As you might guess, this is not a sure thing. The heart-lung bypass lines can come loose, or he can start bleeding where they’re connected, or the machine can cause his blood to form clots which will enter his blood stream. The surgeon could make a mistake. A blood vessel could tear. His heart might not restart. Leo could start bleeding internally after the surgery. And there’s always the risk of infection.
Leo’s surgeon is apparently one of the best. The hospital staff speaks highly of him. Leo’s doctor says he’s the guy she’d want if she was having the surgery. From what they’re saying about him, I get the feeling he’s the kind of surgeon from whom medical students learn how to behave in the operating room.
And yet… there’s a small chance — but not small enough to be negligible — that my friend Leo will die. I can’t really grasp that. I can’t imagine what it would mean to me if Leo were gone. What haunts me now is thought of making that hour-long drive home to tell Leo’s wonderful father that his son is dead.
Really, though, I’m mostly OK. The surgery will in all likelihood go just fine. It usually does. There aren’t a lot of complications in Leo’s case, and everybody seems real confident. So the odds of failure are probably pretty small. Less than 1-in-100. Maybe less than 1-in-1000. In one sense, that’s terrific. But it’s still probably hundreds or thousands of times greater risk of death than on an ordinary day.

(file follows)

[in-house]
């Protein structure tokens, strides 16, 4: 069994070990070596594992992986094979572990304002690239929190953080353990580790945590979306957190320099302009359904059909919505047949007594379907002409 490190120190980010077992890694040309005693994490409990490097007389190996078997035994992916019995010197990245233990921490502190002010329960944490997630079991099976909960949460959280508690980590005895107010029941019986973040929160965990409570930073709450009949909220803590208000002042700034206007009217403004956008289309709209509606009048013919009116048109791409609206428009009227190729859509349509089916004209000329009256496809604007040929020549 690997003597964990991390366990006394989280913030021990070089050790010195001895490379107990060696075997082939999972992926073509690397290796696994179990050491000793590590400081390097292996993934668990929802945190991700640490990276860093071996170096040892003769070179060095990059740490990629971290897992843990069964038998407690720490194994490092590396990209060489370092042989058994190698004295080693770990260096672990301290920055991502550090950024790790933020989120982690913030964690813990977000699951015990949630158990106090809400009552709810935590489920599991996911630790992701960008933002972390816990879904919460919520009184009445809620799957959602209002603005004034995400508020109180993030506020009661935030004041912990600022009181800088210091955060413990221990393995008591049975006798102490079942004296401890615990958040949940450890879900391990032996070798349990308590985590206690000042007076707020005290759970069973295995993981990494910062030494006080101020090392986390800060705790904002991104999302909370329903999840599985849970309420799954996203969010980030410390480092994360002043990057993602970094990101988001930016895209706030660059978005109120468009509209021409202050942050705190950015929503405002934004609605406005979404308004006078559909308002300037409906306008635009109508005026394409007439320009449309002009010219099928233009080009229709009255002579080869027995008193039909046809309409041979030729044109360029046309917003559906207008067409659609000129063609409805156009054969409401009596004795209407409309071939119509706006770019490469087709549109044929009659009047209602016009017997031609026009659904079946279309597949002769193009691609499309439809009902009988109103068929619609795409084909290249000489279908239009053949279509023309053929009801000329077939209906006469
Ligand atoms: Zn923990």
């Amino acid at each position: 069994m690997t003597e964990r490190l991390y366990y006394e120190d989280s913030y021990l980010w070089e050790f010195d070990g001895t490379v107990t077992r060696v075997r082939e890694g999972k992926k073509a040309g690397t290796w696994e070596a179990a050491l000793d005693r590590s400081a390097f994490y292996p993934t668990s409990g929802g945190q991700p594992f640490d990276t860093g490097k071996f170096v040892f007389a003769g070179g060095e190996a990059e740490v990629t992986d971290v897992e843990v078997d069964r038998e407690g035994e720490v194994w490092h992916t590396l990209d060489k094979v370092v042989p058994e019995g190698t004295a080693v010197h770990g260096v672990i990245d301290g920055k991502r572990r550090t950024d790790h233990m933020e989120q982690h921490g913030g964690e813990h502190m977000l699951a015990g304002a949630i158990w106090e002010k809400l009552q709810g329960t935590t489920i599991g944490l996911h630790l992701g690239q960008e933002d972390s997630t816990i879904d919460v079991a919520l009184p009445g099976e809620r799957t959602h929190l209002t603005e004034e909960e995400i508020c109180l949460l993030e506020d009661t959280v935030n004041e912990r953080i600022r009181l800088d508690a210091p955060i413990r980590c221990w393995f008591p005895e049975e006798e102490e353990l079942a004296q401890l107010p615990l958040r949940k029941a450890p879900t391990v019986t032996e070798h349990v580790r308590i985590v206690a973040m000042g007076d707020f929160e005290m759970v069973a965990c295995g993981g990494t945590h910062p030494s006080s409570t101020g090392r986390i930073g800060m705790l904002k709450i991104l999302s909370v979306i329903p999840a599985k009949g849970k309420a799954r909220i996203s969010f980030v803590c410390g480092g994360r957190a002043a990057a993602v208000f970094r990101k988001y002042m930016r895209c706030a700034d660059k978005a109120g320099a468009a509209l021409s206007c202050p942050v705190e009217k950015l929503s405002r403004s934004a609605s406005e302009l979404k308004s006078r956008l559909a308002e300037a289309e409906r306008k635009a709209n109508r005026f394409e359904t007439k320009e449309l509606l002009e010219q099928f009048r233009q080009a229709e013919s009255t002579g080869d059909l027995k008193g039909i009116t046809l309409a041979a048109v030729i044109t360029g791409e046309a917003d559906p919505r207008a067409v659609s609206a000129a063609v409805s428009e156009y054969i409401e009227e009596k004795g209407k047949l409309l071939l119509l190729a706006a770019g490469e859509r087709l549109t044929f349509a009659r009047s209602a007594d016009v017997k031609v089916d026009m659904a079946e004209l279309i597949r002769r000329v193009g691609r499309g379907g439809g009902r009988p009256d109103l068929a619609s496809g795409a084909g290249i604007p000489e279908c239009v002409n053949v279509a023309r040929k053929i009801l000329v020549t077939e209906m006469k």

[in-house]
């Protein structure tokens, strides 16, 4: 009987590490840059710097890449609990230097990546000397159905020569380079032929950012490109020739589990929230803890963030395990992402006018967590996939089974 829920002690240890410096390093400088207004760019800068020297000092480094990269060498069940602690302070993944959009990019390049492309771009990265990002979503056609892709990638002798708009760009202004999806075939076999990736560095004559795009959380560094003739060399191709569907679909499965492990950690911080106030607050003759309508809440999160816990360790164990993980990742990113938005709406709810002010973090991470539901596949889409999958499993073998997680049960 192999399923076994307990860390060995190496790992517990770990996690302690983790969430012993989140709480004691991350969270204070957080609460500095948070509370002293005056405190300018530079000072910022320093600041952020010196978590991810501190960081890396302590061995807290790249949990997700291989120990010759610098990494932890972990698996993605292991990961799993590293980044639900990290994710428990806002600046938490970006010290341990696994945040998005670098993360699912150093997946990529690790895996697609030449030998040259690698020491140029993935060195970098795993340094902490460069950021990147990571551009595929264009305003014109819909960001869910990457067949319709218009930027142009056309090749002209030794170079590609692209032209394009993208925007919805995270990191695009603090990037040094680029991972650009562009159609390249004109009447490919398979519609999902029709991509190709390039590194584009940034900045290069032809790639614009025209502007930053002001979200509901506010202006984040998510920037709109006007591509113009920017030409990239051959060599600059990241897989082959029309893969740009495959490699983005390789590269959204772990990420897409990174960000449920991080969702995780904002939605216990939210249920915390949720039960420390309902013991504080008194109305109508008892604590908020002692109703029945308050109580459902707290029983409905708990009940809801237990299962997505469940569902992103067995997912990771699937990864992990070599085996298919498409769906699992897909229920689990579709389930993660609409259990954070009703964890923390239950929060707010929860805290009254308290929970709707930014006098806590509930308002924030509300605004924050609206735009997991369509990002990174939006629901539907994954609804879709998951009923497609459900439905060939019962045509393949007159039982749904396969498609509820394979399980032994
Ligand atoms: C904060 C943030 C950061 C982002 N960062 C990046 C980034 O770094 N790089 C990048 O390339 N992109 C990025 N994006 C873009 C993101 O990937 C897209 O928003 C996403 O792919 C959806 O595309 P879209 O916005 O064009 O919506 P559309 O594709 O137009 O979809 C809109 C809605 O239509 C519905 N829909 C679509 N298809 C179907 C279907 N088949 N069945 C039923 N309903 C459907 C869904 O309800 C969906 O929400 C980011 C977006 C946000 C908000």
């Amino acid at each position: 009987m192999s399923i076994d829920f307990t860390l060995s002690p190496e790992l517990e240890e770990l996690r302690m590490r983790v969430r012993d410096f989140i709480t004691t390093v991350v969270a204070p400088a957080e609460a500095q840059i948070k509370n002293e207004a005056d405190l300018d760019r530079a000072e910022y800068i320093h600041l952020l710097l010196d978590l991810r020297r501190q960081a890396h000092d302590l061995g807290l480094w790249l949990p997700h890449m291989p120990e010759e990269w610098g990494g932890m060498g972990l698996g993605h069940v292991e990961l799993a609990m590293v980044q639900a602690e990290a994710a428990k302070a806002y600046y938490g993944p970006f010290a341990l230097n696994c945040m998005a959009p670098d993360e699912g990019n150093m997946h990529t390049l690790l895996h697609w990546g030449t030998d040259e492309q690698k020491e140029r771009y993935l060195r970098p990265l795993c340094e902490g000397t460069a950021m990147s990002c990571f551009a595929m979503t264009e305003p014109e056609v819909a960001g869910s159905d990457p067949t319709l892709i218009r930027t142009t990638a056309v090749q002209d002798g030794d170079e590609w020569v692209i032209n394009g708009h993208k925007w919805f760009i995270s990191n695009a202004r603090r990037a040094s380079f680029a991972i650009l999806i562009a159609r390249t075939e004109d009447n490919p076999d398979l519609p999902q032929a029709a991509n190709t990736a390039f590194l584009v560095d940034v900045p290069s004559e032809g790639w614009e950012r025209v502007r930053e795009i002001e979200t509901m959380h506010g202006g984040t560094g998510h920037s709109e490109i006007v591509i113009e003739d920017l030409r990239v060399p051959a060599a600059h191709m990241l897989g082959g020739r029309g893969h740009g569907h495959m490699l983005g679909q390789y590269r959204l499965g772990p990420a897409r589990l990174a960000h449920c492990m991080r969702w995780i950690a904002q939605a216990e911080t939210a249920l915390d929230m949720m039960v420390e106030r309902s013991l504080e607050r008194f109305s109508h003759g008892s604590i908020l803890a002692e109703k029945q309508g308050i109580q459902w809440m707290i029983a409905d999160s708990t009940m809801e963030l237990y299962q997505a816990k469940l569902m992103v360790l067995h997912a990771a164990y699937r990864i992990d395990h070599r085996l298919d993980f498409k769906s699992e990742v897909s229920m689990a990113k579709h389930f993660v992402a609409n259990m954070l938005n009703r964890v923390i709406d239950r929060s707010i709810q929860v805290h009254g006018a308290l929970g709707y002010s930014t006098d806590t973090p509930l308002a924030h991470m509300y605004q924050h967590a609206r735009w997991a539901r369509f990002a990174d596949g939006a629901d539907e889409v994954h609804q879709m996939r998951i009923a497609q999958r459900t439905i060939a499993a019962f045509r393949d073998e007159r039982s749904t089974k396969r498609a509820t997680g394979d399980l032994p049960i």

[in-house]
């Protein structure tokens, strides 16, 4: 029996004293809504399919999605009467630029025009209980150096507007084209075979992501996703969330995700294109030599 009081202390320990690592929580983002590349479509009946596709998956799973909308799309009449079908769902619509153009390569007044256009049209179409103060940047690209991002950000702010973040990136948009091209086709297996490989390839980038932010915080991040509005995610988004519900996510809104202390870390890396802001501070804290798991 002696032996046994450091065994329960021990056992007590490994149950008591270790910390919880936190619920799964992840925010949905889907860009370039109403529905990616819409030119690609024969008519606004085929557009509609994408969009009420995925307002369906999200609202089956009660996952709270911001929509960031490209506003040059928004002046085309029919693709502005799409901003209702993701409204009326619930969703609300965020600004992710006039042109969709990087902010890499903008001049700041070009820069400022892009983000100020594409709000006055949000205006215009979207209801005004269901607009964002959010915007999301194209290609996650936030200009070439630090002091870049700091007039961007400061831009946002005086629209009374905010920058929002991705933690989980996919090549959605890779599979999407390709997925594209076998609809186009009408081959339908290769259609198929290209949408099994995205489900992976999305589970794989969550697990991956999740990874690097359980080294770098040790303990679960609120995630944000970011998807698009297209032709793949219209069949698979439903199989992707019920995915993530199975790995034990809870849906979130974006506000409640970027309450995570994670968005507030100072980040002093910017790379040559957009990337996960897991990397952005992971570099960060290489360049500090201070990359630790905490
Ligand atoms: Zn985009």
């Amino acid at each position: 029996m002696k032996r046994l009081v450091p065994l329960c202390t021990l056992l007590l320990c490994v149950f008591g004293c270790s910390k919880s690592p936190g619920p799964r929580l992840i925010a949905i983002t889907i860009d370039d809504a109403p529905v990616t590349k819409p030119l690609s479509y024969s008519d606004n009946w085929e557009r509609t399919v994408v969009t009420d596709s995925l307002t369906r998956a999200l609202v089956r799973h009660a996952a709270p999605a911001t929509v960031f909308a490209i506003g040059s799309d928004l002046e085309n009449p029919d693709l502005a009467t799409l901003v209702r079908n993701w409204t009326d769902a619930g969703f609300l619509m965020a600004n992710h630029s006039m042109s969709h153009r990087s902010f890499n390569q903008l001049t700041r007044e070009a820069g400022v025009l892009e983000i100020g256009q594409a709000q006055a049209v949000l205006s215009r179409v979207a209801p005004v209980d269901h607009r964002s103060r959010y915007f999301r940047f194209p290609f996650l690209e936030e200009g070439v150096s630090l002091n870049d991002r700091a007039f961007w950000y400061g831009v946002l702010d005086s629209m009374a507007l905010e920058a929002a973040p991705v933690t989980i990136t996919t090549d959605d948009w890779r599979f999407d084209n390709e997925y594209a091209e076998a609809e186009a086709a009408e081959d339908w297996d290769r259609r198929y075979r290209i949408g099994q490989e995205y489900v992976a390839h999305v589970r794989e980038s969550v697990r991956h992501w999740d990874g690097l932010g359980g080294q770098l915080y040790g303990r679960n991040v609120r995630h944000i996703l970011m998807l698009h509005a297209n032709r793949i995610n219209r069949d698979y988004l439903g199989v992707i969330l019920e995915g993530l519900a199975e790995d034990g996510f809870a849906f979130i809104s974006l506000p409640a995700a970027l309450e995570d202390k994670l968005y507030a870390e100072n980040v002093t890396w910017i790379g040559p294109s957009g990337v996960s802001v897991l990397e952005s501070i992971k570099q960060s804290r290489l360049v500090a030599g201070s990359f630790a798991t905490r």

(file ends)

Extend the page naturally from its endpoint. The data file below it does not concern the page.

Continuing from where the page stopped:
Well, an ordinary day for an ordinary person. With Leo’s heart problems, he’d be very likely to die soon without the surgery. So he has to have the surgery, and there’s no point worrying about it because neither of us can do anything to change the outcome. Leo has made the only decision he can, and we’re just going to have to see what happens.
Leo has been totally cool about that. As for me, as I sit here waiting for the surgeon to finish his work and come out and tell me how it went, I’m wavering between somewhat cool and somewhat freaked out.
So, I’ve got my laptop plugged in, I’m on the hospital we-fi, and I’m waiting.